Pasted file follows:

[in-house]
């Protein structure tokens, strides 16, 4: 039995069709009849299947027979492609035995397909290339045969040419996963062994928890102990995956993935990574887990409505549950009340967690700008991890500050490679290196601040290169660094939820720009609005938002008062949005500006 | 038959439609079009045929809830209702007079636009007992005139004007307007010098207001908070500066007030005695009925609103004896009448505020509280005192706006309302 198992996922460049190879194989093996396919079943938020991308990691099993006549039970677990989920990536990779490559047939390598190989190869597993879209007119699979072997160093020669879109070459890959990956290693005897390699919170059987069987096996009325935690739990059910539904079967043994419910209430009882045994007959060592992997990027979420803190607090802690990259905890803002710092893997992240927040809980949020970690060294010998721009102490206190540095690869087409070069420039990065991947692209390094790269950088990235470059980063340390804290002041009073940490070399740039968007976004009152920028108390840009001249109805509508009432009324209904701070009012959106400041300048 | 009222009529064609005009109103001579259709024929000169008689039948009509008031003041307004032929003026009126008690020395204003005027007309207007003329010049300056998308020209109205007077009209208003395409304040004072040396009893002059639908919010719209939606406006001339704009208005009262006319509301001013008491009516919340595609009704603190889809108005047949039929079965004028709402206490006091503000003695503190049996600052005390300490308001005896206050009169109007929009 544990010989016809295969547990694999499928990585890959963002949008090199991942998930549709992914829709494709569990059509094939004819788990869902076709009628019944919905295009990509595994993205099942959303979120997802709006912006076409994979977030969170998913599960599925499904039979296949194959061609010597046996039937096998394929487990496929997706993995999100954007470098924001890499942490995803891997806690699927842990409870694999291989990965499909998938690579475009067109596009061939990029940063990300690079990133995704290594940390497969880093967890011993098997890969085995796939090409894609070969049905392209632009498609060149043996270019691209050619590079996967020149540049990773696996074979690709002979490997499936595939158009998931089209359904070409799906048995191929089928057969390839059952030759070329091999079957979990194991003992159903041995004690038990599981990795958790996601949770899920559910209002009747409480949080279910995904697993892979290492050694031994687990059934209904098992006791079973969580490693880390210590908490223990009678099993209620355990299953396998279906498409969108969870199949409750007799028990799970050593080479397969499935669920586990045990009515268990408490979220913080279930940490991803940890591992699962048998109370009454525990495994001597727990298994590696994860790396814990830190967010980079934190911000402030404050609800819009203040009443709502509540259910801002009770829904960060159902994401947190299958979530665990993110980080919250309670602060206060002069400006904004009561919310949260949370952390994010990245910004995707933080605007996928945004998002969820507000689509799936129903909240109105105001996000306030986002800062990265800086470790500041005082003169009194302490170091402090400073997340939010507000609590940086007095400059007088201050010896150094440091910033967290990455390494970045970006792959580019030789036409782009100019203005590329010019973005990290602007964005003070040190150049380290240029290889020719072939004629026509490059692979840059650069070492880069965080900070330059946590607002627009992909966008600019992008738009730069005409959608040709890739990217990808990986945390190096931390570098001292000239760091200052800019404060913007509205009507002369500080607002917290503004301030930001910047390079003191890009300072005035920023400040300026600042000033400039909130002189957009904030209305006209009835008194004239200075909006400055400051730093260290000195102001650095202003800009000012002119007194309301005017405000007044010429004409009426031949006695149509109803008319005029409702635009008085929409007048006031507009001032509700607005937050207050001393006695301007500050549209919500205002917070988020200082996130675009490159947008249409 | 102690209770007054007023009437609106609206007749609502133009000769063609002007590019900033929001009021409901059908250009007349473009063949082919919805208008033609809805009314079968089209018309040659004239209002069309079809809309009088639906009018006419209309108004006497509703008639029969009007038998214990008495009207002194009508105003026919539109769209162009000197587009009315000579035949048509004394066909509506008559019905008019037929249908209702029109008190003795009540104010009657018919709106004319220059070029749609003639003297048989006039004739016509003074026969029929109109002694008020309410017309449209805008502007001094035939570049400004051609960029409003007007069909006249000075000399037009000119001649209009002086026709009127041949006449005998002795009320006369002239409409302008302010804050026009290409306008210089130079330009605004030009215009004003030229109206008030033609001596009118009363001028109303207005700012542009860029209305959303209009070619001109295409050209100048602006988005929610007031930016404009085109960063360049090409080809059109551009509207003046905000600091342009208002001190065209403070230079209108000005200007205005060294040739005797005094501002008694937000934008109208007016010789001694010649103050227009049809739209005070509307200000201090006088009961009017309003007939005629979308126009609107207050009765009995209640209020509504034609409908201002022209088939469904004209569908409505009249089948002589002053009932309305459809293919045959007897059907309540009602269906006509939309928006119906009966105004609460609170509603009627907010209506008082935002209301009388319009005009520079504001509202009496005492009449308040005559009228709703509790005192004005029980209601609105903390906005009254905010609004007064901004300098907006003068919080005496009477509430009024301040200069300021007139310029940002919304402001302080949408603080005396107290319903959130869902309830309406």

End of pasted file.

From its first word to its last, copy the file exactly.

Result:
[in-house]
């Protein structure tokens, strides 16, 4: 039995069709009849299947027979492609035995397909290339045969040419996963062994928890102990995956993935990574887990409505549950009340967690700008991890500050490679290196601040290169660094939820720009609005938002008062949005500006 | 038959439609079009045929809830209702007079636009007992005139004007307007010098207001908070500066007030005695009925609103004896009448505020509280005192706006309302 198992996922460049190879194989093996396919079943938020991308990691099993006549039970677990989920990536990779490559047939390598190989190869597993879209007119699979072997160093020669879109070459890959990956290693005897390699919170059987069987096996009325935690739990059910539904079967043994419910209430009882045994007959060592992997990027979420803190607090802690990259905890803002710092893997992240927040809980949020970690060294010998721009102490206190540095690869087409070069420039990065991947692209390094790269950088990235470059980063340390804290002041009073940490070399740039968007976004009152920028108390840009001249109805509508009432009324209904701070009012959106400041300048 | 009222009529064609005009109103001579259709024929000169008689039948009509008031003041307004032929003026009126008690020395204003005027007309207007003329010049300056998308020209109205007077009209208003395409304040004072040396009893002059639908919010719209939606406006001339704009208005009262006319509301001013008491009516919340595609009704603190889809108005047949039929079965004028709402206490006091503000003695503190049996600052005390300490308001005896206050009169109007929009 544990010989016809295969547990694999499928990585890959963002949008090199991942998930549709992914829709494709569990059509094939004819788990869902076709009628019944919905295009990509595994993205099942959303979120997802709006912006076409994979977030969170998913599960599925499904039979296949194959061609010597046996039937096998394929487990496929997706993995999100954007470098924001890499942490995803891997806690699927842990409870694999291989990965499909998938690579475009067109596009061939990029940063990300690079990133995704290594940390497969880093967890011993098997890969085995796939090409894609070969049905392209632009498609060149043996270019691209050619590079996967020149540049990773696996074979690709002979490997499936595939158009998931089209359904070409799906048995191929089928057969390839059952030759070329091999079957979990194991003992159903041995004690038990599981990795958790996601949770899920559910209002009747409480949080279910995904697993892979290492050694031994687990059934209904098992006791079973969580490693880390210590908490223990009678099993209620355990299953396998279906498409969108969870199949409750007799028990799970050593080479397969499935669920586990045990009515268990408490979220913080279930940490991803940890591992699962048998109370009454525990495994001597727990298994590696994860790396814990830190967010980079934190911000402030404050609800819009203040009443709502509540259910801002009770829904960060159902994401947190299958979530665990993110980080919250309670602060206060002069400006904004009561919310949260949370952390994010990245910004995707933080605007996928945004998002969820507000689509799936129903909240109105105001996000306030986002800062990265800086470790500041005082003169009194302490170091402090400073997340939010507000609590940086007095400059007088201050010896150094440091910033967290990455390494970045970006792959580019030789036409782009100019203005590329010019973005990290602007964005003070040190150049380290240029290889020719072939004629026509490059692979840059650069070492880069965080900070330059946590607002627009992909966008600019992008738009730069005409959608040709890739990217990808990986945390190096931390570098001292000239760091200052800019404060913007509205009507002369500080607002917290503004301030930001910047390079003191890009300072005035920023400040300026600042000033400039909130002189957009904030209305006209009835008194004239200075909006400055400051730093260290000195102001650095202003800009000012002119007194309301005017405000007044010429004409009426031949006695149509109803008319005029409702635009008085929409007048006031507009001032509700607005937050207050001393006695301007500050549209919500205002917070988020200082996130675009490159947008249409 | 102690209770007054007023009437609106609206007749609502133009000769063609002007590019900033929001009021409901059908250009007349473009063949082919919805208008033609809805009314079968089209018309040659004239209002069309079809809309009088639906009018006419209309108004006497509703008639029969009007038998214990008495009207002194009508105003026919539109769209162009000197587009009315000579035949048509004394066909509506008559019905008019037929249908209702029109008190003795009540104010009657018919709106004319220059070029749609003639003297048989006039004739016509003074026969029929109109002694008020309410017309449209805008502007001094035939570049400004051609960029409003007007069909006249000075000399037009000119001649209009002086026709009127041949006449005998002795009320006369002239409409302008302010804050026009290409306008210089130079330009605004030009215009004003030229109206008030033609001596009118009363001028109303207005700012542009860029209305959303209009070619001109295409050209100048602006988005929610007031930016404009085109960063360049090409080809059109551009509207003046905000600091342009208002001190065209403070230079209108000005200007205005060294040739005797005094501002008694937000934008109208007016010789001694010649103050227009049809739209005070509307200000201090006088009961009017309003007939005629979308126009609107207050009765009995209640209020509504034609409908201002022209088939469904004209569908409505009249089948002589002053009932309305459809293919045959007897059907309540009602269906006509939309928006119906009966105004609460609170509603009627907010209506008082935002209301009388319009005009520079504001509202009496005492009449308040005559009228709703509790005192004005029980209601609105903390906005009254905010609004007064901004300098907006003068919080005496009477509430009024301040200069300021007139310029940002919304402001302080949408603080005396107290319903959130869902309830309406």